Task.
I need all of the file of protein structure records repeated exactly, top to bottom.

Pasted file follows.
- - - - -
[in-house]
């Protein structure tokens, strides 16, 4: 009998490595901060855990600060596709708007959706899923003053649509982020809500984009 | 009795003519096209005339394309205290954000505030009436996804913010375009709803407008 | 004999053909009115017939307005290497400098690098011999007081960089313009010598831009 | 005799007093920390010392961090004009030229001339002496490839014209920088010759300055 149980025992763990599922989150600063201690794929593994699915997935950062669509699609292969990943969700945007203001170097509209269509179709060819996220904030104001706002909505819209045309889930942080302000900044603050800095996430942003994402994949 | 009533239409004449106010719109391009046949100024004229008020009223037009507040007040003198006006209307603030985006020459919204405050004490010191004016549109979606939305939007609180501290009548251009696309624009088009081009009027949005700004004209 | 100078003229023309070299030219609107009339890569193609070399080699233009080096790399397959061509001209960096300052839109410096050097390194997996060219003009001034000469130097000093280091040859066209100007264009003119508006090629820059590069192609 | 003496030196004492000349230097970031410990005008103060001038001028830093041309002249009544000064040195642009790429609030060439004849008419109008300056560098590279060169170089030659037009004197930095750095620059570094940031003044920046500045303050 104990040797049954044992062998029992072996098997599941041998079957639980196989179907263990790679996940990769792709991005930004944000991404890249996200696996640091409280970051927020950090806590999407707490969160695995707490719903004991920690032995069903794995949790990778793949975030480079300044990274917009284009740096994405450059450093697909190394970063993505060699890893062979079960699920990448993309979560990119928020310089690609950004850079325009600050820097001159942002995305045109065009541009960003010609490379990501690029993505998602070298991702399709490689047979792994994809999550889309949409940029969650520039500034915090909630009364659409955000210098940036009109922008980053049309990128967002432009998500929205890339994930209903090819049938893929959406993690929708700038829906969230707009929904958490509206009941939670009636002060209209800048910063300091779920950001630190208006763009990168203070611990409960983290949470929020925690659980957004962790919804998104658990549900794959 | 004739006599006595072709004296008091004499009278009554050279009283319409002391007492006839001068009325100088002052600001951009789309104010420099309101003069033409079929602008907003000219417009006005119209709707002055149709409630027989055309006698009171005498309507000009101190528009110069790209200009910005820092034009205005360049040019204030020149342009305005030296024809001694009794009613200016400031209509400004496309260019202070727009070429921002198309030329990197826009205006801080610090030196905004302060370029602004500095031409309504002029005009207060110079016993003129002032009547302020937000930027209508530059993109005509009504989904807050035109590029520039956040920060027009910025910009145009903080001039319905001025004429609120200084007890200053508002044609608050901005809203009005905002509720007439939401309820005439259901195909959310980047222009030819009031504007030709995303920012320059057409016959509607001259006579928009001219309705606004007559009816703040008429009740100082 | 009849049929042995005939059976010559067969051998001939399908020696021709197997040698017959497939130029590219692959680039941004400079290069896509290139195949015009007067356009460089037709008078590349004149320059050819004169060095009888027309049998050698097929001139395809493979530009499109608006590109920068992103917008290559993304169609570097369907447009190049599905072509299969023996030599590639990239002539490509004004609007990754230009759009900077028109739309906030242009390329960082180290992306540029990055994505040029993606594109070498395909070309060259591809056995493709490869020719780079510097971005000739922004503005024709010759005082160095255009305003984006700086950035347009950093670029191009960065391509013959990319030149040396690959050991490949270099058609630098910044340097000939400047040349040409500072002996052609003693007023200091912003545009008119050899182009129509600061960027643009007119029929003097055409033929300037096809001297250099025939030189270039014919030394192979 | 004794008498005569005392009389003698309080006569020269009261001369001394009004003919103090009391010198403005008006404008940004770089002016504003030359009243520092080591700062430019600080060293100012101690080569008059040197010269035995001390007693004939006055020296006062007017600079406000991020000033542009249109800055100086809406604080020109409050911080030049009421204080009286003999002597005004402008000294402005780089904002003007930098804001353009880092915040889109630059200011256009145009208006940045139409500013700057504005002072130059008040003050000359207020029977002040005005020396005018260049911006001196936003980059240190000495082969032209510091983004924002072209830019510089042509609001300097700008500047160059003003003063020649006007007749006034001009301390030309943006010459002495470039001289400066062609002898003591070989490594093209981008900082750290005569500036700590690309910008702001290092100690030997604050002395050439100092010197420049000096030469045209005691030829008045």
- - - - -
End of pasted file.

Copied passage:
[in-house]
């Protein structure tokens, strides 16, 4: 009998490595901060855990600060596709708007959706899923003053649509982020809500984009 | 009795003519096209005339394309205290954000505030009436996804913010375009709803407008 | 004999053909009115017939307005290497400098690098011999007081960089313009010598831009 | 005799007093920390010392961090004009030229001339002496490839014209920088010759300055 149980025992763990599922989150600063201690794929593994699915997935950062669509699609292969990943969700945007203001170097509209269509179709060819996220904030104001706002909505819209045309889930942080302000900044603050800095996430942003994402994949 | 009533239409004449106010719109391009046949100024004229008020009223037009507040007040003198006006209307603030985006020459919204405050004490010191004016549109979606939305939007609180501290009548251009696309624009088009081009009027949005700004004209 | 100078003229023309070299030219609107009339890569193609070399080699233009080096790399397959061509001209960096300052839109410096050097390194997996060219003009001034000469130097000093280091040859066209100007264009003119508006090629820059590069192609 | 003496030196004492000349230097970031410990005008103060001038001028830093041309002249009544000064040195642009790429609030060439004849008419109008300056560098590279060169170089030659037009004197930095750095620059570094940031003044920046500045303050 104990040797049954044992062998029992072996098997599941041998079957639980196989179907263990790679996940990769792709991005930004944000991404890249996200696996640091409280970051927020950090806590999407707490969160695995707490719903004991920690032995069903794995949790990778793949975030480079300044990274917009284009740096994405450059450093697909190394970063993505060699890893062979079960699920990448993309979560990119928020310089690609950004850079325009600050820097001159942002995305045109065009541009960003010609490379990501690029993505998602070298991702399709490689047979792994994809999550889309949409940029969650520039500034915090909630009364659409955000210098940036009109922008980053049309990128967002432009998500929205890339994930209903090819049938893929959406993690929708700038829906969230707009929904958490509206009941939670009636002060209209800048910063300091779920950001630190208006763009990168203070611990409960983290949470929020925690659980957004962790919804998104658990549900794959 | 004739006599006595072709004296008091004499009278009554050279009283319409002391007492006839001068009325100088002052600001951009789309104010420099309101003069033409079929602008907003000219417009006005119209709707002055149709409630027989055309006698009171005498309507000009101190528009110069790209200009910005820092034009205005360049040019204030020149342009305005030296024809001694009794009613200016400031209509400004496309260019202070727009070429921002198309030329990197826009205006801080610090030196905004302060370029602004500095031409309504002029005009207060110079016993003129002032009547302020937000930027209508530059993109005509009504989904807050035109590029520039956040920060027009910025910009145009903080001039319905001025004429609120200084007890200053508002044609608050901005809203009005905002509720007439939401309820005439259901195909959310980047222009030819009031504007030709995303920012320059057409016959509607001259006579928009001219309705606004007559009816703040008429009740100082 | 009849049929042995005939059976010559067969051998001939399908020696021709197997040698017959497939130029590219692959680039941004400079290069896509290139195949015009007067356009460089037709008078590349004149320059050819004169060095009888027309049998050698097929001139395809493979530009499109608006590109920068992103917008290559993304169609570097369907447009190049599905072509299969023996030599590639990239002539490509004004609007990754230009759009900077028109739309906030242009390329960082180290992306540029990055994505040029993606594109070498395909070309060259591809056995493709490869020719780079510097971005000739922004503005024709010759005082160095255009305003984006700086950035347009950093670029191009960065391509013959990319030149040396690959050991490949270099058609630098910044340097000939400047040349040409500072002996052609003693007023200091912003545009008119050899182009129509600061960027643009007119029929003097055409033929300037096809001297250099025939030189270039014919030394192979 | 004794008498005569005392009389003698309080006569020269009261001369001394009004003919103090009391010198403005008006404008940004770089002016504003030359009243520092080591700062430019600080060293100012101690080569008059040197010269035995001390007693004939006055020296006062007017600079406000991020000033542009249109800055100086809406604080020109409050911080030049009421204080009286003999002597005004402008000294402005780089904002003007930098804001353009880092915040889109630059200011256009145009208006940045139409500013700057504005002072130059008040003050000359207020029977002040005005020396005018260049911006001196936003980059240190000495082969032209510091983004924002072209830019510089042509609001300097700008500047160059003003003063020649006007007749006034001009301390030309943006010459002495470039001289400066062609002898003591070989490594093209981008900082750290005569500036700590690309910008702001290092100690030997604050002395050439100092010197420049000096030469045209005691030829008045």